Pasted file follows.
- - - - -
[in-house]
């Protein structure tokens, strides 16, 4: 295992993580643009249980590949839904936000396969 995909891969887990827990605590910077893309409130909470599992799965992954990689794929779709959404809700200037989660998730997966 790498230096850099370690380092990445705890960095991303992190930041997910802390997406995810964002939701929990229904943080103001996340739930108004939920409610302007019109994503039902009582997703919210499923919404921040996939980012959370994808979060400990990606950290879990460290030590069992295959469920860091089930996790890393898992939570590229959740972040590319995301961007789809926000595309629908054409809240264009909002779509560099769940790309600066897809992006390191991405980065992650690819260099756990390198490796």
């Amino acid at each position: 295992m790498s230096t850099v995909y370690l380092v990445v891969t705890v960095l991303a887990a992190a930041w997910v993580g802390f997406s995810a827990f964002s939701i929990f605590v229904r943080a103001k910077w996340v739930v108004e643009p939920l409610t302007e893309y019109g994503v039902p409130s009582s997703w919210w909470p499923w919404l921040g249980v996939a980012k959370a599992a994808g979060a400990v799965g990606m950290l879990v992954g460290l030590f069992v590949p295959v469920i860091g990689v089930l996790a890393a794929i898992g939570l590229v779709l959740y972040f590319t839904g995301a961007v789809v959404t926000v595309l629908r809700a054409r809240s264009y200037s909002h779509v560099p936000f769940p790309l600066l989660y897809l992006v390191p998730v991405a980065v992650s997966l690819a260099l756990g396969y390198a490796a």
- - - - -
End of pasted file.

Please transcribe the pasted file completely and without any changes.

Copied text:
[in-house]
């Protein structure tokens, strides 16, 4: 295992993580643009249980590949839904936000396969 995909891969887990827990605590910077893309409130909470599992799965992954990689794929779709959404809700200037989660998730997966 790498230096850099370690380092990445705890960095991303992190930041997910802390997406995810964002939701929990229904943080103001996340739930108004939920409610302007019109994503039902009582997703919210499923919404921040996939980012959370994808979060400990990606950290879990460290030590069992295959469920860091089930996790890393898992939570590229959740972040590319995301961007789809926000595309629908054409809240264009909002779509560099769940790309600066897809992006390191991405980065992650690819260099756990390198490796």
């Amino acid at each position: 295992m790498s230096t850099v995909y370690l380092v990445v891969t705890v960095l991303a887990a992190a930041w997910v993580g802390f997406s995810a827990f964002s939701i929990f605590v229904r943080a103001k910077w996340v739930v108004e643009p939920l409610t302007e893309y019109g994503v039902p409130s009582s997703w919210w909470p499923w919404l921040g249980v996939a980012k959370a599992a994808g979060a400990v799965g990606m950290l879990v992954g460290l030590f069992v590949p295959v469920i860091g990689v089930l996790a890393a794929i898992g939570l590229v779709l959740y972040f590319t839904g995301a961007v789809v959404t926000v595309l629908r809700a054409r809240s264009y200037s909002h779509v560099p936000f769940p790309l600066l989660y897809l992006v390191p998730v991405a980065v992650s997966l690819a260099l756990g396969y390198a490796a």